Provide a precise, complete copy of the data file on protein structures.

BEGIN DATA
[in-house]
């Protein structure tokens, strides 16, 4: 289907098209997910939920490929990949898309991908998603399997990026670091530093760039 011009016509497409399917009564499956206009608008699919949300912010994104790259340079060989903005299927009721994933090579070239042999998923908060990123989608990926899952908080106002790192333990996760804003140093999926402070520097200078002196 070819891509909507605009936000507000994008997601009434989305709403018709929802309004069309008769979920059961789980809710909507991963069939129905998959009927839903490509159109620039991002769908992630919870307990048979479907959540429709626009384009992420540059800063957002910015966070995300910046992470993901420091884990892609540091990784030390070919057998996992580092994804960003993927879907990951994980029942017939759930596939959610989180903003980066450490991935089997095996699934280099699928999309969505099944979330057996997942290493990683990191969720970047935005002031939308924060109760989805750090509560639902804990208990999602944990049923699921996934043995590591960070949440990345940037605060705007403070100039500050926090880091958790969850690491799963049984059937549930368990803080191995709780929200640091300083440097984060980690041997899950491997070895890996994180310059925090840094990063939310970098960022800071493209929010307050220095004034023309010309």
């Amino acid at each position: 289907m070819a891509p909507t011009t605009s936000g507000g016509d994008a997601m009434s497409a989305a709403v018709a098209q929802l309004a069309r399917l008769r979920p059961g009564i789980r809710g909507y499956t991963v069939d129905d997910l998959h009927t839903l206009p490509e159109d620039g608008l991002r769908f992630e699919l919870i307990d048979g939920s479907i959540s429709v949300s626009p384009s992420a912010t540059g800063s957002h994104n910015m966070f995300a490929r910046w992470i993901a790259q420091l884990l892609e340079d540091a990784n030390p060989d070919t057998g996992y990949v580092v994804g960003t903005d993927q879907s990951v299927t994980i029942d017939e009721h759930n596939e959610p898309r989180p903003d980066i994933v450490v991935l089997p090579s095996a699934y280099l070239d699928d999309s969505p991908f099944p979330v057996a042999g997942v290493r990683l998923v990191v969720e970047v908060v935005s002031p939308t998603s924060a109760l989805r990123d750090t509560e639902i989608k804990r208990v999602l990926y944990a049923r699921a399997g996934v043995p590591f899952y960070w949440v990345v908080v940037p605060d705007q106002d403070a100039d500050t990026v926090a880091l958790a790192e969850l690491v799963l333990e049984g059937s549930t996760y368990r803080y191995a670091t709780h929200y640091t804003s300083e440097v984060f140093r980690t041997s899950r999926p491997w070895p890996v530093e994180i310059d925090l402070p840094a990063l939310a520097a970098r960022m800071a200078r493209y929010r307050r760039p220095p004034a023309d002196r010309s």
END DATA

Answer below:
[in-house]
């Protein structure tokens, strides 16, 4: 289907098209997910939920490929990949898309991908998603399997990026670091530093760039 011009016509497409399917009564499956206009608008699919949300912010994104790259340079060989903005299927009721994933090579070239042999998923908060990123989608990926899952908080106002790192333990996760804003140093999926402070520097200078002196 070819891509909507605009936000507000994008997601009434989305709403018709929802309004069309008769979920059961789980809710909507991963069939129905998959009927839903490509159109620039991002769908992630919870307990048979479907959540429709626009384009992420540059800063957002910015966070995300910046992470993901420091884990892609540091990784030390070919057998996992580092994804960003993927879907990951994980029942017939759930596939959610989180903003980066450490991935089997095996699934280099699928999309969505099944979330057996997942290493990683990191969720970047935005002031939308924060109760989805750090509560639902804990208990999602944990049923699921996934043995590591960070949440990345940037605060705007403070100039500050926090880091958790969850690491799963049984059937549930368990803080191995709780929200640091300083440097984060980690041997899950491997070895890996994180310059925090840094990063939310970098960022800071493209929010307050220095004034023309010309």
């Amino acid at each position: 289907m070819a891509p909507t011009t605009s936000g507000g016509d994008a997601m009434s497409a989305a709403v018709a098209q929802l309004a069309r399917l008769r979920p059961g009564i789980r809710g909507y499956t991963v069939d129905d997910l998959h009927t839903l206009p490509e159109d620039g608008l991002r769908f992630e699919l919870i307990d048979g939920s479907i959540s429709v949300s626009p384009s992420a912010t540059g800063s957002h994104n910015m966070f995300a490929r910046w992470i993901a790259q420091l884990l892609e340079d540091a990784n030390p060989d070919t057998g996992y990949v580092v994804g960003t903005d993927q879907s990951v299927t994980i029942d017939e009721h759930n596939e959610p898309r989180p903003d980066i994933v450490v991935l089997p090579s095996a699934y280099l070239d699928d999309s969505p991908f099944p979330v057996a042999g997942v290493r990683l998923v990191v969720e970047v908060v935005s002031p939308t998603s924060a109760l989805r990123d750090t509560e639902i989608k804990r208990v999602l990926y944990a049923r699921a399997g996934v043995p590591f899952y960070w949440v990345v908080v940037p605060d705007q106002d403070a100039d500050t990026v926090a880091l958790a790192e969850l690491v799963l333990e049984g059937s549930t996760y368990r803080y191995a670091t709780h929200y640091t804003s300083e440097v984060f140093r980690t041997s899950r999926p491997w070895p890996v530093e994180i310059d925090l402070p840094a990063l939310a520097a970098r960022m800071a200078r493209y929010r307050r760039p220095p004034a023309d002196r010309s």